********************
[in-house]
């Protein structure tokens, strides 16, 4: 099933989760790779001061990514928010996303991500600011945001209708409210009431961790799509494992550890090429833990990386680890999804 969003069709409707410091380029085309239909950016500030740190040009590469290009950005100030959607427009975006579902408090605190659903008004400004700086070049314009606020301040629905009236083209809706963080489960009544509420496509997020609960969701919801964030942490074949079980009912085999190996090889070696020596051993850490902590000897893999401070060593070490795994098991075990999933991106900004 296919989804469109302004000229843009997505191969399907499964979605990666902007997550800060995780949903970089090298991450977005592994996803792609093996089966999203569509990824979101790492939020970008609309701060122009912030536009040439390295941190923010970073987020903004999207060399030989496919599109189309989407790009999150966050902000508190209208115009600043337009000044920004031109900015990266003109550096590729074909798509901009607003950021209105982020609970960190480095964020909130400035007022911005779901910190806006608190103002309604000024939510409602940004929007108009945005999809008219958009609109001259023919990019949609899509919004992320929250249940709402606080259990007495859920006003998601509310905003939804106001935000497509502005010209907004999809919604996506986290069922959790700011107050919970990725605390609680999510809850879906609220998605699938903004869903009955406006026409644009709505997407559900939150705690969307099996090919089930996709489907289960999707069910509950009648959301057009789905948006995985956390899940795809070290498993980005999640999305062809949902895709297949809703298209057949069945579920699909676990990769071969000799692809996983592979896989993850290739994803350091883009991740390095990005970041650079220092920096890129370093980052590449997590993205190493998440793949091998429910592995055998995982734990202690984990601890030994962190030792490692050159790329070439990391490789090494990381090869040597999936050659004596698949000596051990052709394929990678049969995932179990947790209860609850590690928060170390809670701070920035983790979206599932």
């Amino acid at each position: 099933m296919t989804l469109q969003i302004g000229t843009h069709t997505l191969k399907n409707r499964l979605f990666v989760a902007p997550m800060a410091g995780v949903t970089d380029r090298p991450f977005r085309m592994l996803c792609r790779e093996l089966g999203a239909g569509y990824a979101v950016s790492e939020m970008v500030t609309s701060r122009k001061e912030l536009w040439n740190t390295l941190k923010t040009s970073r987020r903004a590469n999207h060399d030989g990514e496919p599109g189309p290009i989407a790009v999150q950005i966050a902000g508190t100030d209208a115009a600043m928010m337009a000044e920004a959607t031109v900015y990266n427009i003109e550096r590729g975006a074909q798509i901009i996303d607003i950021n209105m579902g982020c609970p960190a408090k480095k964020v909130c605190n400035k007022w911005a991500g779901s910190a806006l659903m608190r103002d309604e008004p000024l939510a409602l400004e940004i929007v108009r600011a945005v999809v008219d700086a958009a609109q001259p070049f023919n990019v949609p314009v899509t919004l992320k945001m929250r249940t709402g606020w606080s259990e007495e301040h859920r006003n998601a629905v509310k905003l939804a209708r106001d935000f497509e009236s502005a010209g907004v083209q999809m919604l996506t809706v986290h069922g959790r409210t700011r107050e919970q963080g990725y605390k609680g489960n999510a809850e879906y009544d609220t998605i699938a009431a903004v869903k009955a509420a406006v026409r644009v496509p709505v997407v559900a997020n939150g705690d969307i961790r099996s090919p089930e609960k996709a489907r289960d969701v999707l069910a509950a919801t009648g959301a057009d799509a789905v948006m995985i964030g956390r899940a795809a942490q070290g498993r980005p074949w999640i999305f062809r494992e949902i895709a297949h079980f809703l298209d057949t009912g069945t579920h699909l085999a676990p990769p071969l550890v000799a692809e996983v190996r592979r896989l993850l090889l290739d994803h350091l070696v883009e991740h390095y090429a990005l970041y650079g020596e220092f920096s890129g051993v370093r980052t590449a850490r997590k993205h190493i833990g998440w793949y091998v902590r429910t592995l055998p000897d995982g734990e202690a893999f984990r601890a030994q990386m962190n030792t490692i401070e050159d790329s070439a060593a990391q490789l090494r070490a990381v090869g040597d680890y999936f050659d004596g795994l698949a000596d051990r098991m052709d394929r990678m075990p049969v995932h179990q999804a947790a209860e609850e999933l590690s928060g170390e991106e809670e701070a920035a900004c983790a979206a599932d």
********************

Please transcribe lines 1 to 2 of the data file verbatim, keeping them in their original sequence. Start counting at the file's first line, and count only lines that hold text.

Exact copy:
[in-house]
């Protein structure tokens, strides 16, 4: 099933989760790779001061990514928010996303991500600011945001209708409210009431961790799509494992550890090429833990990386680890999804 969003069709409707410091380029085309239909950016500030740190040009590469290009950005100030959607427009975006579902408090605190659903008004400004700086070049314009606020301040629905009236083209809706963080489960009544509420496509997020609960969701919801964030942490074949079980009912085999190996090889070696020596051993850490902590000897893999401070060593070490795994098991075990999933991106900004 296919989804469109302004000229843009997505191969399907499964979605990666902007997550800060995780949903970089090298991450977005592994996803792609093996089966999203569509990824979101790492939020970008609309701060122009912030536009040439390295941190923010970073987020903004999207060399030989496919599109189309989407790009999150966050902000508190209208115009600043337009000044920004031109900015990266003109550096590729074909798509901009607003950021209105982020609970960190480095964020909130400035007022911005779901910190806006608190103002309604000024939510409602940004929007108009945005999809008219958009609109001259023919990019949609899509919004992320929250249940709402606080259990007495859920006003998601509310905003939804106001935000497509502005010209907004999809919604996506986290069922959790700011107050919970990725605390609680999510809850879906609220998605699938903004869903009955406006026409644009709505997407559900939150705690969307099996090919089930996709489907289960999707069910509950009648959301057009789905948006995985956390899940795809070290498993980005999640999305062809949902895709297949809703298209057949069945579920699909676990990769071969000799692809996983592979896989993850290739994803350091883009991740390095990005970041650079220092920096890129370093980052590449997590993205190493998440793949091998429910592995055998995982734990202690984990601890030994962190030792490692050159790329070439990391490789090494990381090869040597999936050659004596698949000596051990052709394929990678049969995932179990947790209860609850590690928060170390809670701070920035983790979206599932």